The time before menopause is called perimenopause. It may begin several years before your last menstrual period.
Signs of perimenopause include:
Eventually your periods will become much less frequent, until they stop completely.
Along with changes in your periods, physical changes in your reproductive tract occur as well.
AGING CHANGES AND THEIR EFFECTS
Menopause is a normal part of a woman's aging process. Most women experience menopause around age 50, though it can occur before that age. The usual age range is 45 to 55.
As hormone levels fall, other changes occur in the reproductive system, including:
Other common changes include:
Hormone therapy with estrogen or progesterone, alone or in combination, may help menopause symptoms such as hot flashes or vaginal dryness and pain with intercourse. Hormone therapy has risks, so it is not for every woman. Discuss the risks and benefits of hormone therapy with your provider.
To help manage problems such as painful sexual intercourse, use a lubricant during sexual intercourse. Vaginal moisturizers are available without a prescription. These can help with vaginal and vulvar discomfort due to the drying and thinning of tissues. Applying topical estrogen inside the vagina may help thicken the vaginal tissues and increase moisture and sensitivity. Your provider can tell you if any of these measures is right for you.
Getting regular exercise, eating healthy foods, and staying involved in activities with friends and loved ones can help the aging process go more smoothly.
Other aging changes to expect:
Aging changes in the female reproductive system result mainly from changing hormone levels. One clear sign of aging occurs when your menstrual periods stop permanently. This is known as menopause.
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The pelvic floor is a set of muscles that supports pelvic organs, such as the bladder and bowel. These muscles aid urinary control, continence, and sexual function.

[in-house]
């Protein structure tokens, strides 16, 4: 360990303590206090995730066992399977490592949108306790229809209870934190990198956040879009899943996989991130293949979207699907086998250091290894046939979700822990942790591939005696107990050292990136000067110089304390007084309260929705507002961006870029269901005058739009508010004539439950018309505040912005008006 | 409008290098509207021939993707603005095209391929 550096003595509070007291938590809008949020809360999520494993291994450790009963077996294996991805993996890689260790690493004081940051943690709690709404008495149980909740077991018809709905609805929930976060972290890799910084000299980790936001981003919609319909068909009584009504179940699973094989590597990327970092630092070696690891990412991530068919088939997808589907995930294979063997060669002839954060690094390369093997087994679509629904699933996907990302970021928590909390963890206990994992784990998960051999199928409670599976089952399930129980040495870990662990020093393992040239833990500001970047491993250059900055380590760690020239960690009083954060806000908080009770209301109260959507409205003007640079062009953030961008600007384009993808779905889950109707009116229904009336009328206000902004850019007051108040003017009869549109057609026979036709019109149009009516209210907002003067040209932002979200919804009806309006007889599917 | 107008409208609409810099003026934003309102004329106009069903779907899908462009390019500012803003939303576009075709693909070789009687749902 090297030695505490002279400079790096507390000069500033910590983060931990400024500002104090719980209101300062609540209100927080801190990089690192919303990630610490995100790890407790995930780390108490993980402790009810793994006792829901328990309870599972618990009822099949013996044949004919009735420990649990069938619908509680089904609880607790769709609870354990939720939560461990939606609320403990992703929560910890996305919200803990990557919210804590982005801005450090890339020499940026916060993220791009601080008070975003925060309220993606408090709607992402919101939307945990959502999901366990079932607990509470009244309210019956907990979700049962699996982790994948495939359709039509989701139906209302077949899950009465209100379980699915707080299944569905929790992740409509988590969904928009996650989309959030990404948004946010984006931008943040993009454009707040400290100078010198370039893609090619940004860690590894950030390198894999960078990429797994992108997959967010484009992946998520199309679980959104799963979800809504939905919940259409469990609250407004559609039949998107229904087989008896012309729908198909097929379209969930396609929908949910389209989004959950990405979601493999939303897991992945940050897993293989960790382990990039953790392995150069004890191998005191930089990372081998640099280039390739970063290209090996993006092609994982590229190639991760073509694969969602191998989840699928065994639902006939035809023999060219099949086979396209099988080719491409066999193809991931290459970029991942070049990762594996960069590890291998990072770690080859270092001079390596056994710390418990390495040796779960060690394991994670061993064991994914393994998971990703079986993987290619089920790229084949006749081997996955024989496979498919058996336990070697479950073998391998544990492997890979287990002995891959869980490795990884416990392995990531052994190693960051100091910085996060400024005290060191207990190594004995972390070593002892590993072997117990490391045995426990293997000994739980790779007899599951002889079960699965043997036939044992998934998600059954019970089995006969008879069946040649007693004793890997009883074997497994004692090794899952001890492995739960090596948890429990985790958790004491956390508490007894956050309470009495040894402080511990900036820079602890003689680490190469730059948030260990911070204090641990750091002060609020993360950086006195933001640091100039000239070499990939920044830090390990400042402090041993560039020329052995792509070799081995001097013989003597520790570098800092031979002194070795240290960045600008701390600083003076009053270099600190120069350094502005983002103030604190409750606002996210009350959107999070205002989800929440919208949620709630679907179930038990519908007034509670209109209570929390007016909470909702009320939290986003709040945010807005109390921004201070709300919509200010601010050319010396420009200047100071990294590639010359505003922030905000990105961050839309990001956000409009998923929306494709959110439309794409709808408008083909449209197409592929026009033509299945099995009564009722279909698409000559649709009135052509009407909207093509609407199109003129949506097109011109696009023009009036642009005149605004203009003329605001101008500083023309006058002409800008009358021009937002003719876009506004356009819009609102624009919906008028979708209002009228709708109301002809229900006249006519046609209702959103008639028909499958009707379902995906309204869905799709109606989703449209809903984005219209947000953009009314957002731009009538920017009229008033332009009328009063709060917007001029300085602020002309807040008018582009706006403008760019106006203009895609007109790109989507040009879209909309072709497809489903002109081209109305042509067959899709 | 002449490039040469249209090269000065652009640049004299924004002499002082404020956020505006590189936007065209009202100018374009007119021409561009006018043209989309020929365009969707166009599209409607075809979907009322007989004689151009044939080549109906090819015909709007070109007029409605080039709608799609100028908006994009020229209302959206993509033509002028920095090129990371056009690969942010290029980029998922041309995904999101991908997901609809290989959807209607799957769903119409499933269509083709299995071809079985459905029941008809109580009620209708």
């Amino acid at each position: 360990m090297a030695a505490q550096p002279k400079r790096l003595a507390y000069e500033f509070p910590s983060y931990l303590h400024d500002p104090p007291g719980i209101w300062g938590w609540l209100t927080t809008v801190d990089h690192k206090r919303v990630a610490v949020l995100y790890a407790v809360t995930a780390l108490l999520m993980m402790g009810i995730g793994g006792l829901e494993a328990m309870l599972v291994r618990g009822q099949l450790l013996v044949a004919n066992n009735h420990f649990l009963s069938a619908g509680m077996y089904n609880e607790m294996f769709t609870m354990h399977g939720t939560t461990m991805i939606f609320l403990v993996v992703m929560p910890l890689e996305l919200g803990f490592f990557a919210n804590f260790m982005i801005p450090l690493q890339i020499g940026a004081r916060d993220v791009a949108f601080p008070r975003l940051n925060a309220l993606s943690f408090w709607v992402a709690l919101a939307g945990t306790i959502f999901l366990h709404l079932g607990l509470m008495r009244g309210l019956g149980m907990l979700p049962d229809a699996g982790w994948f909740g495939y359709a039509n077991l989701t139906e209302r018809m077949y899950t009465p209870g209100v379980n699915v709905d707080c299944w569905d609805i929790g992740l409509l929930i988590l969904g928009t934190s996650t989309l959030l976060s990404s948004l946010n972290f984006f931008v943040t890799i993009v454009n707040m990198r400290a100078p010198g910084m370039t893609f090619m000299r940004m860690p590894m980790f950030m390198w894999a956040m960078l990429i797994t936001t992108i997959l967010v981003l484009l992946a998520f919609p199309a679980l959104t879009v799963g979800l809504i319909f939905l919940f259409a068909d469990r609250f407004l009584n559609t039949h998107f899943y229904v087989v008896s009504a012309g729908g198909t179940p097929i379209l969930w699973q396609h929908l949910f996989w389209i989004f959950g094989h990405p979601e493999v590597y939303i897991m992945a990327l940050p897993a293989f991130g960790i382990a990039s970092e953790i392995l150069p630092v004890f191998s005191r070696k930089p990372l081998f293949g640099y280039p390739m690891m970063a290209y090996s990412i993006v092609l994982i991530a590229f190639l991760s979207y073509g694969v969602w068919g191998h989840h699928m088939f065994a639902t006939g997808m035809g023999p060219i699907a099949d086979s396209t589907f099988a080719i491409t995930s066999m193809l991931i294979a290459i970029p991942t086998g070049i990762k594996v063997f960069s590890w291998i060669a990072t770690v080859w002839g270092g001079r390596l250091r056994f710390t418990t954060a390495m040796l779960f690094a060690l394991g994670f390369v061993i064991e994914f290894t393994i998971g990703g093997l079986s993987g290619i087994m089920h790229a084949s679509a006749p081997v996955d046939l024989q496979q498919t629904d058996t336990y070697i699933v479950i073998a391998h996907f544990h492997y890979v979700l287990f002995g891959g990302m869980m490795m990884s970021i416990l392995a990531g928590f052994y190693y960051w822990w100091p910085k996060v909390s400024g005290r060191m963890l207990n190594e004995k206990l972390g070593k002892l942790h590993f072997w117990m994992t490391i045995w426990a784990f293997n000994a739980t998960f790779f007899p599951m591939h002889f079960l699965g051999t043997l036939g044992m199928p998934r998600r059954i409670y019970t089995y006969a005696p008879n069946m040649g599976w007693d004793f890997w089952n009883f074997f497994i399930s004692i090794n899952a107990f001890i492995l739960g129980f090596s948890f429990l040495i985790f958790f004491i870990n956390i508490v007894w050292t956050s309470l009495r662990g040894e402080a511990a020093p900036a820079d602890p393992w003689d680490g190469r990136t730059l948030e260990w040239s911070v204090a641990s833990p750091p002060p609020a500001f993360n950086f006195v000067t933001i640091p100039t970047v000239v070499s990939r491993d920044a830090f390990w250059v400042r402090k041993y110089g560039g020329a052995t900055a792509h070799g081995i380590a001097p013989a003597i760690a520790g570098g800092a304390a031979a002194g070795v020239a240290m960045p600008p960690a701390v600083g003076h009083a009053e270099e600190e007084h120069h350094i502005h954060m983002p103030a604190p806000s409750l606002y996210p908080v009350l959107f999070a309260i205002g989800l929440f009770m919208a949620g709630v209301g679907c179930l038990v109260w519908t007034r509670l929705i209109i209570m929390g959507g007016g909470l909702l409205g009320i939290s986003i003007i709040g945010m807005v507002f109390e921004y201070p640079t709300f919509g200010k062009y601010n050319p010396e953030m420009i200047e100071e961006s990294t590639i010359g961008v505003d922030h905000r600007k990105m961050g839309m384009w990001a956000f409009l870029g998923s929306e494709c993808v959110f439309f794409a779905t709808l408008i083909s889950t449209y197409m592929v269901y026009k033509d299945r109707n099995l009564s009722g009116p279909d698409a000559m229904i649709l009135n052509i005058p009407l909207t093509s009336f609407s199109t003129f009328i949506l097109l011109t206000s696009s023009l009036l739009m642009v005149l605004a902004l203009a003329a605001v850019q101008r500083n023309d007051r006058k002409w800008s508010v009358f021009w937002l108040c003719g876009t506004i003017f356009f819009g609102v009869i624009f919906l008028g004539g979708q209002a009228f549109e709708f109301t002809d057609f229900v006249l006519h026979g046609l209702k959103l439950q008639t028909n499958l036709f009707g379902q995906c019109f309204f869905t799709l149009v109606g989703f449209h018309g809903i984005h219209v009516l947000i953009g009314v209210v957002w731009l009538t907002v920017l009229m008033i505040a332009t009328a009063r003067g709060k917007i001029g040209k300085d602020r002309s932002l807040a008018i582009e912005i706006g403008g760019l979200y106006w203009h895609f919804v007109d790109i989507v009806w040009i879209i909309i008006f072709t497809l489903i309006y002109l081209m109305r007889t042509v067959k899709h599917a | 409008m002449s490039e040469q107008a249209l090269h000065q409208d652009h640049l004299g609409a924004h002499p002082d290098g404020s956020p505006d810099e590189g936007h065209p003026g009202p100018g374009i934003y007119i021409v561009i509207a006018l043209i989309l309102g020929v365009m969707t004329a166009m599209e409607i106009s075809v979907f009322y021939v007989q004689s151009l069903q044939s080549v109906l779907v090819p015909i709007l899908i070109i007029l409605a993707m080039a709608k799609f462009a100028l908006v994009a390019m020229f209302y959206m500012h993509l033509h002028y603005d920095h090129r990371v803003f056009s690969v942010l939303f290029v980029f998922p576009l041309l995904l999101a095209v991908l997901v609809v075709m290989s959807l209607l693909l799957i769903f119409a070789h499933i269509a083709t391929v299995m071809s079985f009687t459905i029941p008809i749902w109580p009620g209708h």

Confused by all the conflicting nutrition advice out there? These simple tips can show you how to plan, enjoy, and stick to a healthy diet.
What matters, and what doesn't, when trying to predict when you'll reach menopause.
Consuming dairy foods as part of a healthy eating pattern can help close nutrition gaps that exist in America while supporting optimal growth and development in children
The muscles of older men and women who have exercised for decades are indistinguishable in many ways from those of healthy 25-year-olds, according to an uplifting new study of a group of active septuagenarians.
Both exercise and mindfulness practice have been shown to have a myriad of health benefits for older adults, but less is know about why many older adults don't engage in these practices and how to motivate them to do so. In this blog post, the authors of a new qualitative study, published in BMC Geriatrics, discuss what they learned when they asked a group of older adults about the benefits of and barriers to exercising and practicing mindfulness.
A study published online by the Journal of Epidemiology and Community Health found a link between the type of food that women regularly ate, and the age they went through menopause. Specifically, they found that women who regularly noshed on servings of refined pasta and rice went through the change earlier, while women whose diets focused more on fish, beans, and other legumes started menopause at a later age.
A growth mindset is simply the belief that our basic abilities can be developed and improved through dedication and hard work. It's not so much that this belief is some kind of magic. It's just that without a growth mindset, we don't exert the required effort and so we remain perpetually stuck.
But with a growth mindset, we can break through the stuck-ness and achieve the results we desire, whether that be at work, in our relationships, or in other aspects of our lives.
Fitness culture is so ubiquitous for millennial and Gen Z women that it's almost impossible to open Instagram without scrolling past a Gymshark outfit or booty fitness guide. If you’re not following at least one #fitspo guru or exercising in some sort of way, it's easy to feel out of touch; there’s a huge pressure these days for young women to look and feel fit.